Lessons for car cities from 19th century Paris

This post is based on a PechaKucha talk I will be giving next Monday night as part of Launceston Architecture Week.

Big cities, and old cities, and especially big old cities, can’t use cars for much of their transport. The best way they have of moving millions and people to work every day, is with trains. And if voters who drive are outnumbered, the popular thing for mayors to do in these cities, is to reallocate road space from that minority and reassign it for walking and cycling.

But most of the world’s cities aren’t anywhere near as large as New York or Paris. Their daytime populations can bring their cars with them to town. The result may be unhealthy, polluting, non-inclusive, bad for businesses, expensive, dangerous, etc., but its what voters are used to, and want their mayors must perpetuate to be reelected.

If I were the dictator of this small city I live in (Launceston, Tasmania) I would be the first to give this city back over to bikes, as it was from around 1890 to 1950 (see old photos below). But Launceston doesn’t have a dictator. It is governed by its 50,000 voting age citizens, most of whom drive.

Fellow drivers, we own sociopathic machines. They have doors designed to hurt others, not the people who carelessly open them. They have airbags on the inside, instead of the outside. They are rulers without souls of a man/machine system, that most of us have acquiescence to.

The only reason you haven’t yet killed somebody with yours, is non-drivers have been bullied out of your way.

In the early 1800s, Parisians were being bullied off of their streets as well, at that time by horse-drawn carriages. They came up with the novel idea of mid block arcades. These were so pleasant for strolling, that strolling (or flaneuring) became a national obsession, that eventually led to there being proper footpaths out on the street.


It’s natural, that while cycling is a marginalized mode, that we see it retreat to the margins: former industrial rail routes and former docks. These are as derelict as the centers of Paris’s city blocks were, before they were developed into arcades. But they are the natural routes cyclists gravitate toward, to avoid being killed by motorized traffic.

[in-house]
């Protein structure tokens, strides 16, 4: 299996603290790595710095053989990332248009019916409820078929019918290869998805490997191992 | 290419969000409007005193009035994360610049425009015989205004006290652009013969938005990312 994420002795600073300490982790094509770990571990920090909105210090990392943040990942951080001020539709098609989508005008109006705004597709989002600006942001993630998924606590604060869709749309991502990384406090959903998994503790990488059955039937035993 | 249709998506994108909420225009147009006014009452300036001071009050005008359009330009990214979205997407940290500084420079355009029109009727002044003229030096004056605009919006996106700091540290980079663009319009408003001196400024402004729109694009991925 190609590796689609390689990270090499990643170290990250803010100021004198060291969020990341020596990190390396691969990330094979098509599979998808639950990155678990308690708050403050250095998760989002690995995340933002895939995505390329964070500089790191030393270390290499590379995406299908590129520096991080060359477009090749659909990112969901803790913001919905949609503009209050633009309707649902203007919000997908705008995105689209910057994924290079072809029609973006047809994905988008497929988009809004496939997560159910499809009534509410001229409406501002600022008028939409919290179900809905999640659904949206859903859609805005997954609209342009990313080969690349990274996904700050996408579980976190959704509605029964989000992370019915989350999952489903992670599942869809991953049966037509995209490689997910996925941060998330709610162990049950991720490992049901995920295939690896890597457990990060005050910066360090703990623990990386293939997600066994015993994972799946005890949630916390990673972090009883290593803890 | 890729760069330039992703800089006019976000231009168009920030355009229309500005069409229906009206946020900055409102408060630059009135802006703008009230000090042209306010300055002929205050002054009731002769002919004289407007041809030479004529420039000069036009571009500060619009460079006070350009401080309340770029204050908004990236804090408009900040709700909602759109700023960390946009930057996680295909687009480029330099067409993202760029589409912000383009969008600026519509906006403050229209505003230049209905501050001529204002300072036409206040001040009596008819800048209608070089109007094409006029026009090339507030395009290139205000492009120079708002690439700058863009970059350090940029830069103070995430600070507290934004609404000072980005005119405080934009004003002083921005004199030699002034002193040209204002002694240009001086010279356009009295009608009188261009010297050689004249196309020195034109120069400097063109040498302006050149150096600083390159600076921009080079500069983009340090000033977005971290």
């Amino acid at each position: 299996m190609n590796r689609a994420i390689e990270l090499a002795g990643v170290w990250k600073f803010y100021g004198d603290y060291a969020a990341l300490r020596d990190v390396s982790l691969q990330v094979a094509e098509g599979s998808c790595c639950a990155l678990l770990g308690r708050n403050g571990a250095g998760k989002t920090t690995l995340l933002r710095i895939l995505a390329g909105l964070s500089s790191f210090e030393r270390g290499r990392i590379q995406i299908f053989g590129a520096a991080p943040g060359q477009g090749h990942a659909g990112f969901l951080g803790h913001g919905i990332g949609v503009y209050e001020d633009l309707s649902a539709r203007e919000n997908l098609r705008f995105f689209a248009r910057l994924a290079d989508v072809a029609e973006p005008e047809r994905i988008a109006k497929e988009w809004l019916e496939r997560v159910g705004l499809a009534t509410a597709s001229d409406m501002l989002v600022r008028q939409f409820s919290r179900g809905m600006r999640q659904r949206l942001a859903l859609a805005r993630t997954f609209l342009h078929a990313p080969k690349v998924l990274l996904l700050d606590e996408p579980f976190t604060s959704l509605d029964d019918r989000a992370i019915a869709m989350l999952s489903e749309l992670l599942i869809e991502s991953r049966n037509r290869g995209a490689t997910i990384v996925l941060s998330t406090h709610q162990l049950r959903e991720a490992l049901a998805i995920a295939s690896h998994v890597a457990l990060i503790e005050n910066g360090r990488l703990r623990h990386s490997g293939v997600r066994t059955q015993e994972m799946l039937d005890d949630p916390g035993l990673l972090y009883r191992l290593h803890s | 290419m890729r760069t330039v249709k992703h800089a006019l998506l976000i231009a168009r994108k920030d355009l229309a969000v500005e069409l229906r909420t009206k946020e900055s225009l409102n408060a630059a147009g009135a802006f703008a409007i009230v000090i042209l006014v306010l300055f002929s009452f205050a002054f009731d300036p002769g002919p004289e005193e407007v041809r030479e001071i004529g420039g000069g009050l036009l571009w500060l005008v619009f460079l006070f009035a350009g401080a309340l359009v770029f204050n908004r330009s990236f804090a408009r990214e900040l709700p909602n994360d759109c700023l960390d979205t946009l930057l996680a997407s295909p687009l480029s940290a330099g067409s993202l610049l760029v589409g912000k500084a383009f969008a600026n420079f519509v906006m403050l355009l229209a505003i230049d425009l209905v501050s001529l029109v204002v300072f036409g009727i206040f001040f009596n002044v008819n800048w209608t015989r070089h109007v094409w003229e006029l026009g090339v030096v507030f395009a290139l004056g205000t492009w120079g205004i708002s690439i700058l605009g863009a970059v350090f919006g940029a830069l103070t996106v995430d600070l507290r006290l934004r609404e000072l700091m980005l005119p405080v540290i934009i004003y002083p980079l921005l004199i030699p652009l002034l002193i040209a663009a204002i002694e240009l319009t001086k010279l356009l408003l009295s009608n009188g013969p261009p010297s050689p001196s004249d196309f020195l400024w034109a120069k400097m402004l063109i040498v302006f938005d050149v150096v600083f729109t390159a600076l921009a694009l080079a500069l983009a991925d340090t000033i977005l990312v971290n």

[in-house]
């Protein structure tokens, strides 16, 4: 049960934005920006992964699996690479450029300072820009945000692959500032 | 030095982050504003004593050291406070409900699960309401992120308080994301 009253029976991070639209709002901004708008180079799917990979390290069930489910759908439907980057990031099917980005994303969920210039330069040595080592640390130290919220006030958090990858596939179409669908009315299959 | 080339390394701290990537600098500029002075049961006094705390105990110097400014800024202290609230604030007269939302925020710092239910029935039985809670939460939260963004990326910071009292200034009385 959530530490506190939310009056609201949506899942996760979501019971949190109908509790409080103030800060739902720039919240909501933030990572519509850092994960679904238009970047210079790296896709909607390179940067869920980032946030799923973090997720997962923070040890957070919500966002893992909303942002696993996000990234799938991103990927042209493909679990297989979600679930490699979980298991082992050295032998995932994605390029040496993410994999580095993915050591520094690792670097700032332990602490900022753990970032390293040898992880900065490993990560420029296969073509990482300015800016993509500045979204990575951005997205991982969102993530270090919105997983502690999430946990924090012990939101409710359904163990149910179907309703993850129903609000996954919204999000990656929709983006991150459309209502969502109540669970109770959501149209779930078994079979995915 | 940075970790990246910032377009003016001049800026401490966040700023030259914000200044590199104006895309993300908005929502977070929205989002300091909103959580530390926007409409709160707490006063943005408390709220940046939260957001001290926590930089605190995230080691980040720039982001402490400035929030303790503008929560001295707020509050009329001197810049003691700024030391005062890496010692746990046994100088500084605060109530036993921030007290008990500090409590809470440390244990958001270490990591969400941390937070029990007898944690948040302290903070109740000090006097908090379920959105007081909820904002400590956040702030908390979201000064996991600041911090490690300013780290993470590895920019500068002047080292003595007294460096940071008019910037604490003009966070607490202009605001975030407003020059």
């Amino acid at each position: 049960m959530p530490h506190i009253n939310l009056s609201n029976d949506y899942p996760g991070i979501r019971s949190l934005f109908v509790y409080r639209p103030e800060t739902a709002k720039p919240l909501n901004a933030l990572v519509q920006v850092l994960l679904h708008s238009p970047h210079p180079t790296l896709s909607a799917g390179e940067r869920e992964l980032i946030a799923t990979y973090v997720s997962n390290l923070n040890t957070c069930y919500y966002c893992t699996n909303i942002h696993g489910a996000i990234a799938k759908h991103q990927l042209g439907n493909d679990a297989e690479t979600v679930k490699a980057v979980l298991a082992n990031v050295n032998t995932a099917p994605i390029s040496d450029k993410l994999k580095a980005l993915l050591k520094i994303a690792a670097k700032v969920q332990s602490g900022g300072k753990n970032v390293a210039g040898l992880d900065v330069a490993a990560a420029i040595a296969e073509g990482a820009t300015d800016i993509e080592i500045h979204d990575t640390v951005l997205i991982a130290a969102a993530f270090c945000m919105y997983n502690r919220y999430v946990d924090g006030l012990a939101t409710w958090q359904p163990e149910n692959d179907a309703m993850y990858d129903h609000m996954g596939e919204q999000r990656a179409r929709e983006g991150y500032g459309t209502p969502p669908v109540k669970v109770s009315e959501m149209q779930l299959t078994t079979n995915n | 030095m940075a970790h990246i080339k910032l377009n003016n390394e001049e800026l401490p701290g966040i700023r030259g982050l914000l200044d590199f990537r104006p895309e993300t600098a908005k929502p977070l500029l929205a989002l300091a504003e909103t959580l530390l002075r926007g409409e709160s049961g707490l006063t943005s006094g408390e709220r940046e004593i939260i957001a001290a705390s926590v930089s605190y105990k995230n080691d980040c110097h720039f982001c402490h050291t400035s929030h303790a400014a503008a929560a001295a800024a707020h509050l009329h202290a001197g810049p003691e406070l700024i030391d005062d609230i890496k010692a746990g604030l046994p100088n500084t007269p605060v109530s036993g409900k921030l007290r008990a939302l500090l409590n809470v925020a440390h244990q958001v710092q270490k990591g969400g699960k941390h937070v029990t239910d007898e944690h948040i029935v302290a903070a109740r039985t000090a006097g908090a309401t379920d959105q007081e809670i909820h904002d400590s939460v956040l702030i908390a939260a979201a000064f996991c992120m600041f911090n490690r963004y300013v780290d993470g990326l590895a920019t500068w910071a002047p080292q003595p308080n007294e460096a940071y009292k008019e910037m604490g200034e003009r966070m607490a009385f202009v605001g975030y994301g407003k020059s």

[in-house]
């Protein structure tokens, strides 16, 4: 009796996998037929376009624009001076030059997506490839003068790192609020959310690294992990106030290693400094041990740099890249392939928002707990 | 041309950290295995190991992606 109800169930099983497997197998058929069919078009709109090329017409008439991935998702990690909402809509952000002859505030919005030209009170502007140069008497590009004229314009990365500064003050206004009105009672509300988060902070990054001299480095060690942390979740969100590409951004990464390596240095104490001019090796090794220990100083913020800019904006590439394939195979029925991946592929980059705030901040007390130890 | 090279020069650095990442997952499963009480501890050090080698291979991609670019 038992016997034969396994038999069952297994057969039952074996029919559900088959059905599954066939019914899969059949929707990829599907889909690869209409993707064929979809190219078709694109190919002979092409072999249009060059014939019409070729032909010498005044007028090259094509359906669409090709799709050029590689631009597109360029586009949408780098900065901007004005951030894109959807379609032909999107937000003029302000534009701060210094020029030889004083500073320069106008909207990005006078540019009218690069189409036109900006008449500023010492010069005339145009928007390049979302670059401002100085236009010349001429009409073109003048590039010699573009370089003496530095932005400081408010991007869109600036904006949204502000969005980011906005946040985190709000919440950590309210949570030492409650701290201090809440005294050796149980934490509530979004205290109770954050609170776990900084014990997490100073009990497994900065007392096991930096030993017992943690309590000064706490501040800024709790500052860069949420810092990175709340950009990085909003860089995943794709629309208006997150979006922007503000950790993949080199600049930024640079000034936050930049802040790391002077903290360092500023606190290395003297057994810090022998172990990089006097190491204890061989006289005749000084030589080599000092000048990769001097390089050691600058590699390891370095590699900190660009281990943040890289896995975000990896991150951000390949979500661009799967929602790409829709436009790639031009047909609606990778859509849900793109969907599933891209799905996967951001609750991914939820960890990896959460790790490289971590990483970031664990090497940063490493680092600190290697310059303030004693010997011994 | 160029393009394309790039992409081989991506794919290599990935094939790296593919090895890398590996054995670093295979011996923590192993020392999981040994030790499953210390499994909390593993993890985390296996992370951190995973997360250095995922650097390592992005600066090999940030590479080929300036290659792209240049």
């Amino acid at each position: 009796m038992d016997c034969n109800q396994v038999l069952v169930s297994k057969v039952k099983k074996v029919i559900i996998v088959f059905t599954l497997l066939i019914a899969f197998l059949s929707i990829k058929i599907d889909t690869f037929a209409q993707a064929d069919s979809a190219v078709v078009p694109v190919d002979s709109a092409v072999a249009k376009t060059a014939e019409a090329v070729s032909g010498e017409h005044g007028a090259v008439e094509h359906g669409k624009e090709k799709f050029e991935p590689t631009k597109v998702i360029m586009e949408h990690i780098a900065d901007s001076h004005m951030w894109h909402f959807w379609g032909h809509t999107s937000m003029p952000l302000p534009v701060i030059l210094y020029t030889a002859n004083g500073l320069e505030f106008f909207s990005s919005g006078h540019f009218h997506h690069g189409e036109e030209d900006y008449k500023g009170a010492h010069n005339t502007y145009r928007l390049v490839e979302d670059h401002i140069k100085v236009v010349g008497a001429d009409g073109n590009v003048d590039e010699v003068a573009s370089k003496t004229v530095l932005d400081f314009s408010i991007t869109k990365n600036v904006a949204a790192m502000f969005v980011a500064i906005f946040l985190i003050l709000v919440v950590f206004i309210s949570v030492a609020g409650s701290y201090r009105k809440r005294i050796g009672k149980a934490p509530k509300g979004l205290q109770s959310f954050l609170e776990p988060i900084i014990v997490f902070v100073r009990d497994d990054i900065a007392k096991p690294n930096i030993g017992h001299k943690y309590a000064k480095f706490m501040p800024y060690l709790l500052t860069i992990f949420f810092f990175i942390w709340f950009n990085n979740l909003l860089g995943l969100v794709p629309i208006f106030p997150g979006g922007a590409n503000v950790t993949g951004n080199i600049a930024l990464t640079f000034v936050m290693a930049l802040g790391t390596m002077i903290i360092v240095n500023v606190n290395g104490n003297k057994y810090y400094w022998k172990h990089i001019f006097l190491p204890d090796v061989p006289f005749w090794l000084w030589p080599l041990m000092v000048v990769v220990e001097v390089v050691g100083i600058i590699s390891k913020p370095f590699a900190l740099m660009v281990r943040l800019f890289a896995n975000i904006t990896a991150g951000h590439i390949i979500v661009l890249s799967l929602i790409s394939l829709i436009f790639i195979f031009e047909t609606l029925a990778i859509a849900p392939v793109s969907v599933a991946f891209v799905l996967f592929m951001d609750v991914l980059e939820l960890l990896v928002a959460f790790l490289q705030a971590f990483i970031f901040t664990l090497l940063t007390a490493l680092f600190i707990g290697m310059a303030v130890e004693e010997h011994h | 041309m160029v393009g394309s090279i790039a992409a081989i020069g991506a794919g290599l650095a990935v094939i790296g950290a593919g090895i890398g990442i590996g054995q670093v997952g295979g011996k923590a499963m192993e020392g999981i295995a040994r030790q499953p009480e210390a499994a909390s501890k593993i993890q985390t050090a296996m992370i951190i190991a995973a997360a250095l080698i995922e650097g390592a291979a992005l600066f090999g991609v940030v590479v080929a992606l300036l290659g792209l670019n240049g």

Here are a few of the 82 cyclists killed on England’s roads so far this year, to September. The total deaths per kilometer cycled is more 3 times higher in England than Holland, where all ages ride and no-one wears helmets.

So isn’t the solution to simply ban cycling? No, that would be even more deadly. Statistic from Denmark tell us cyclists, on average, live 7 years longer, even accounting for crashes.

The answer has to be, to make cycling spectacular, but in places where it doesn’t impact voters who drive. We need to gradually upgrade off-road bike routes, until they’re as inviting of cycling as the arcades of Paris were inviting of strolling.

And because car driving voters won’t pay for this, we can start by leaving that up to cyclists.

Various case studies show cyclists prefer to live near safe bicycling routes. Rezoning industrial land next to bike routes will let developer infrastructure contributions from cyclists’ new housing pay for upgrades to bike paths. If authorities don’t demand car parking, under bike riders’ housing, there’ll be a rash of development, and funds for great bike infrastructure.

Who might want to move? Well, people confined to mobility scooters would be prime candidates, along with students, and the actively ageing. But you know cyclists don’t belong to any demographic, or ideology. We are just people.